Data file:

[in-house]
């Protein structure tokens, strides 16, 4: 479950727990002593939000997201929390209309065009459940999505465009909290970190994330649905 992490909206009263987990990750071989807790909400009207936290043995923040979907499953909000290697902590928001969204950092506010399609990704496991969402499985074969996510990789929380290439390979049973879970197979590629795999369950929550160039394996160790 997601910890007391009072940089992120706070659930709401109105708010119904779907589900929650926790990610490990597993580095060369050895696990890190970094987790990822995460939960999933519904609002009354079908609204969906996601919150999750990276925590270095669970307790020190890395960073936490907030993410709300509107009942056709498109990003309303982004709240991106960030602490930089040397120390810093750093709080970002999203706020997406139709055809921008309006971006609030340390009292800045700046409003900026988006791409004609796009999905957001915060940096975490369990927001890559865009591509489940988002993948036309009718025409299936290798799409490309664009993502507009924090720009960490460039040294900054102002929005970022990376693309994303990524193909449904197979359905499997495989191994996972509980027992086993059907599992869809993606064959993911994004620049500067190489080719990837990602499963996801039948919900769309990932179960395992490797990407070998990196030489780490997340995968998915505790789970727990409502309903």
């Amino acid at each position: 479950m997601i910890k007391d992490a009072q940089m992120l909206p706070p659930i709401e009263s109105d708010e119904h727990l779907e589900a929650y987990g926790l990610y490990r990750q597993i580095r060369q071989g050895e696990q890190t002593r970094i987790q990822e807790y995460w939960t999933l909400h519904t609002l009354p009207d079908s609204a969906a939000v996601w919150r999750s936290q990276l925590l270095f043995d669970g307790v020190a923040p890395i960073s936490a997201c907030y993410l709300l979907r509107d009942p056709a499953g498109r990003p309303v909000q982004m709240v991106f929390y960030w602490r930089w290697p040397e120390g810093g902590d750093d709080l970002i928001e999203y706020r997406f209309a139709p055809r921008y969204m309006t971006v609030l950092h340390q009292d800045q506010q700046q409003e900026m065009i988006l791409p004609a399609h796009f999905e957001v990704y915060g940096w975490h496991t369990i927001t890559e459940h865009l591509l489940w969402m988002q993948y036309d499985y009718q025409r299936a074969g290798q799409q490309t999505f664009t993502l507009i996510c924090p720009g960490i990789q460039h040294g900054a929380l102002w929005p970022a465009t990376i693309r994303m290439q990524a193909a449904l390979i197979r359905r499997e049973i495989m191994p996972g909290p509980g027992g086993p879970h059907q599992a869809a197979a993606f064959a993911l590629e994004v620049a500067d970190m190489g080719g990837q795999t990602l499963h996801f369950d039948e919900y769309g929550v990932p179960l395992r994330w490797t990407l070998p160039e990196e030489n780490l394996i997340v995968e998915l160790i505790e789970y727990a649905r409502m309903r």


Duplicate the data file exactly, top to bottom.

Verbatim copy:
[in-house]
């Protein structure tokens, strides 16, 4: 479950727990002593939000997201929390209309065009459940999505465009909290970190994330649905 992490909206009263987990990750071989807790909400009207936290043995923040979907499953909000290697902590928001969204950092506010399609990704496991969402499985074969996510990789929380290439390979049973879970197979590629795999369950929550160039394996160790 997601910890007391009072940089992120706070659930709401109105708010119904779907589900929650926790990610490990597993580095060369050895696990890190970094987790990822995460939960999933519904609002009354079908609204969906996601919150999750990276925590270095669970307790020190890395960073936490907030993410709300509107009942056709498109990003309303982004709240991106960030602490930089040397120390810093750093709080970002999203706020997406139709055809921008309006971006609030340390009292800045700046409003900026988006791409004609796009999905957001915060940096975490369990927001890559865009591509489940988002993948036309009718025409299936290798799409490309664009993502507009924090720009960490460039040294900054102002929005970022990376693309994303990524193909449904197979359905499997495989191994996972509980027992086993059907599992869809993606064959993911994004620049500067190489080719990837990602499963996801039948919900769309990932179960395992490797990407070998990196030489780490997340995968998915505790789970727990409502309903």
């Amino acid at each position: 479950m997601i910890k007391d992490a009072q940089m992120l909206p706070p659930i709401e009263s109105d708010e119904h727990l779907e589900a929650y987990g926790l990610y490990r990750q597993i580095r060369q071989g050895e696990q890190t002593r970094i987790q990822e807790y995460w939960t999933l909400h519904t609002l009354p009207d079908s609204a969906a939000v996601w919150r999750s936290q990276l925590l270095f043995d669970g307790v020190a923040p890395i960073s936490a997201c907030y993410l709300l979907r509107d009942p056709a499953g498109r990003p309303v909000q982004m709240v991106f929390y960030w602490r930089w290697p040397e120390g810093g902590d750093d709080l970002i928001e999203y706020r997406f209309a139709p055809r921008y969204m309006t971006v609030l950092h340390q009292d800045q506010q700046q409003e900026m065009i988006l791409p004609a399609h796009f999905e957001v990704y915060g940096w975490h496991t369990i927001t890559e459940h865009l591509l489940w969402m988002q993948y036309d499985y009718q025409r299936a074969g290798q799409q490309t999505f664009t993502l507009i996510c924090p720009g960490i990789q460039h040294g900054a929380l102002w929005p970022a465009t990376i693309r994303m290439q990524a193909a449904l390979i197979r359905r499997e049973i495989m191994p996972g909290p509980g027992g086993p879970h059907q599992a869809a197979a993606f064959a993911l590629e994004v620049a500067d970190m190489g080719g990837q795999t990602l499963h996801f369950d039948e919900y769309g929550v990932p179960l395992r994330w490797t990407l070998p160039e990196e030489n780490l394996i997340v995968e998915l160790i505790e789970y727990a649905r409502m309903r």